Units of acceleration are typically m/s^2 (meters per second squared). Time is typically in seconds. So when you multiply (m/s^2) by (s) the results is (m/s) or, meters per second (which are the units for velocity). Multipying acceleration by the change in time gives you the change in velocity. Here's an example.
If a car is accelerating at 10 m/s^2 for 5 seconds, then 10 m/s^2 * 5 s = 50 m/s. So, there is a 50 m/s increase in velocity. But you still don't know the absolute speed of the car because you don't know it's starting speed. If the starting speed was 2 m/s then 2 + 50 = 52 m/s absolute speed.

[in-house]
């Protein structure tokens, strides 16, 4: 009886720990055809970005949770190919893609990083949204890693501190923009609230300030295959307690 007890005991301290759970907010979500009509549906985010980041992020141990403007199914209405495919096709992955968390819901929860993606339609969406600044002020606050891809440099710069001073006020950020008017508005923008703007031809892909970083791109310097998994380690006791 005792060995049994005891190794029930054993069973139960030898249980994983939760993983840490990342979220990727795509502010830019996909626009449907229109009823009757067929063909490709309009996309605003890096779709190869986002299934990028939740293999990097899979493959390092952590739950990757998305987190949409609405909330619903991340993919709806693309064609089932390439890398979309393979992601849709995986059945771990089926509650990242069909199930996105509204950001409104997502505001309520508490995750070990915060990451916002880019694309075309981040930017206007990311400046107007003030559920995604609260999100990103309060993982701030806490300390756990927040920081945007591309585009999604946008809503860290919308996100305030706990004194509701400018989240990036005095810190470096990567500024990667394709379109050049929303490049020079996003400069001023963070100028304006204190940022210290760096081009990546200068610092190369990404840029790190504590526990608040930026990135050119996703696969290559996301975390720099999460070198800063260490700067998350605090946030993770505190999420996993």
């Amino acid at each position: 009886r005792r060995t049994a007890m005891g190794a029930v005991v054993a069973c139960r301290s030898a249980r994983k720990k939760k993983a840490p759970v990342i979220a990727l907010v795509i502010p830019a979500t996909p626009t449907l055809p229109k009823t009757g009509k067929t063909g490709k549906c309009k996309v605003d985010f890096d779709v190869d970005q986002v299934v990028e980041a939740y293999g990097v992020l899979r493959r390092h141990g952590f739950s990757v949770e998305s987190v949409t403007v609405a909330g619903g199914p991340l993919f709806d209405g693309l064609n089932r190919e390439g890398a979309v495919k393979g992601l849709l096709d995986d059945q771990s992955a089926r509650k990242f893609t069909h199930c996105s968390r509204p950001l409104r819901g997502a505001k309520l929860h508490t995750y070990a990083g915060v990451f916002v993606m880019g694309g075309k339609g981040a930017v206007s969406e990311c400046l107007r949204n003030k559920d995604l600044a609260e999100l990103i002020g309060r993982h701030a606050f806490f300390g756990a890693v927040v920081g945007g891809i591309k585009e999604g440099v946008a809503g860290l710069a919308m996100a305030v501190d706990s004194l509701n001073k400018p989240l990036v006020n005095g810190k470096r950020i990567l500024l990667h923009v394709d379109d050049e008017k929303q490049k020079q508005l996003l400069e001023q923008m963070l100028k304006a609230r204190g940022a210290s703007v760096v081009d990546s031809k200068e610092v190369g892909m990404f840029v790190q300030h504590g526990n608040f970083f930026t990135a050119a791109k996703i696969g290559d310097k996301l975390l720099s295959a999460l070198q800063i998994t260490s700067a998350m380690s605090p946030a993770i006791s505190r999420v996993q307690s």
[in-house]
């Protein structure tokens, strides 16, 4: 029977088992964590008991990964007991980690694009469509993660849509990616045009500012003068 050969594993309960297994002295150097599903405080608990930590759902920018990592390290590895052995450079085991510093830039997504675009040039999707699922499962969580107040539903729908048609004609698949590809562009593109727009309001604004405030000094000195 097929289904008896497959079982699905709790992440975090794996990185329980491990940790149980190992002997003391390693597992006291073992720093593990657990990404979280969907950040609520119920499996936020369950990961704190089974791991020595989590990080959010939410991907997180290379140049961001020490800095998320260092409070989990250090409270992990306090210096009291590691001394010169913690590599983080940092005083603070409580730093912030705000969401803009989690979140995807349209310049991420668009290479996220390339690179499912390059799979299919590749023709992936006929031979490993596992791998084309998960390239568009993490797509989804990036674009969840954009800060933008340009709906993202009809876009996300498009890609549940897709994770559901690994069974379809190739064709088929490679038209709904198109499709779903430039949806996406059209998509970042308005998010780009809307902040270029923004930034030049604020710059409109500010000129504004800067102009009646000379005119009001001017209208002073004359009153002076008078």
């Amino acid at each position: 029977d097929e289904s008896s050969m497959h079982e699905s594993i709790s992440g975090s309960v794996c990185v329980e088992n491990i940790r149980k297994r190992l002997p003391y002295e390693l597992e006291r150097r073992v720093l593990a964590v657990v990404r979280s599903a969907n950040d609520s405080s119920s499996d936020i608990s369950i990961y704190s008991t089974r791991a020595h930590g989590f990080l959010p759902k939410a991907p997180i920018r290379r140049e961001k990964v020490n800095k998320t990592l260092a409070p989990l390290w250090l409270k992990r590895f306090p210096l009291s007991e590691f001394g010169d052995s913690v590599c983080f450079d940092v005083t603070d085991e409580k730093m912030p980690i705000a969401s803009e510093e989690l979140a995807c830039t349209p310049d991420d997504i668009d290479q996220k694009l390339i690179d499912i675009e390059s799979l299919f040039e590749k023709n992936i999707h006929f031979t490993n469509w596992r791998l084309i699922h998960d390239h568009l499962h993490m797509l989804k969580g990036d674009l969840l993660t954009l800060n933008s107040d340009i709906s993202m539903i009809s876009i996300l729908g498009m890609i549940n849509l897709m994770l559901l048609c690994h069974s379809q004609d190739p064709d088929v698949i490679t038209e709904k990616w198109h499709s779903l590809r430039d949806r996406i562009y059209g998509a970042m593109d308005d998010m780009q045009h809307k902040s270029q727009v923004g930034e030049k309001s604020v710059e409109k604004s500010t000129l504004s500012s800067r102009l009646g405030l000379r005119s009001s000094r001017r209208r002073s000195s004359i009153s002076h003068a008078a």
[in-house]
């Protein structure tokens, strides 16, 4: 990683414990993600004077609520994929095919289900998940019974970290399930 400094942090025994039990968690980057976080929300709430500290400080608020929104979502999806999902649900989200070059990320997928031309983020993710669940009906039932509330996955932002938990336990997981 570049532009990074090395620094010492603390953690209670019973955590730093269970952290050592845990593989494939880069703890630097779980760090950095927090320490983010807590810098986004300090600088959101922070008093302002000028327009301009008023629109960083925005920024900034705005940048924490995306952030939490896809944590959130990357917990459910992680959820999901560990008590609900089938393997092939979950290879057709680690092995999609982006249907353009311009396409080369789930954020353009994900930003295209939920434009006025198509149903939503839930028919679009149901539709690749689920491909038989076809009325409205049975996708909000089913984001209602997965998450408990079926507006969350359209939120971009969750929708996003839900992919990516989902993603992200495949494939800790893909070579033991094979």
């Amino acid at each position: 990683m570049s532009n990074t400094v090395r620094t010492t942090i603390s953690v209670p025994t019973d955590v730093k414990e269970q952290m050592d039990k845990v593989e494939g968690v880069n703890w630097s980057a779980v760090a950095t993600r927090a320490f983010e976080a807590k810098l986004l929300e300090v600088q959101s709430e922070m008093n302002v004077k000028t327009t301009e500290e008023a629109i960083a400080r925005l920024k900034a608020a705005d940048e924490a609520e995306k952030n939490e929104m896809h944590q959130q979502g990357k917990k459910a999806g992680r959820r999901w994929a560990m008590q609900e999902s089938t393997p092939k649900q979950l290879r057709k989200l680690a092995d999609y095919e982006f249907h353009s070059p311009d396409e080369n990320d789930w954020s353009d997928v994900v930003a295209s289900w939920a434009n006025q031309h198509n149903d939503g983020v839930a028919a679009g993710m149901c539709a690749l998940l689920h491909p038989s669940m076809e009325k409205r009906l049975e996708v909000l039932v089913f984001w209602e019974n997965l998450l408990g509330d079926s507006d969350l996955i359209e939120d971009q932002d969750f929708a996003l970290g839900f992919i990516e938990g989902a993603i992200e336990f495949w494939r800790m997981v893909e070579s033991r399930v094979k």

Now let's say you have vectors of data where each element of the vector was recorded at different time points.
acceleration = [0 1 1 2 2 2 5 5 5 2 2 1 1 0];
dt = 0.2;
The instantaneous change in velocity would be
dtVel = acceleration .* dt;
And the absolute velocity would be (assumes velocity starts at 0m/s at time 0)
View the data
time = dt * (0:length(acceleration)-1);
figure; plot(time, acceleration, 'b-', time, vel, 'r-')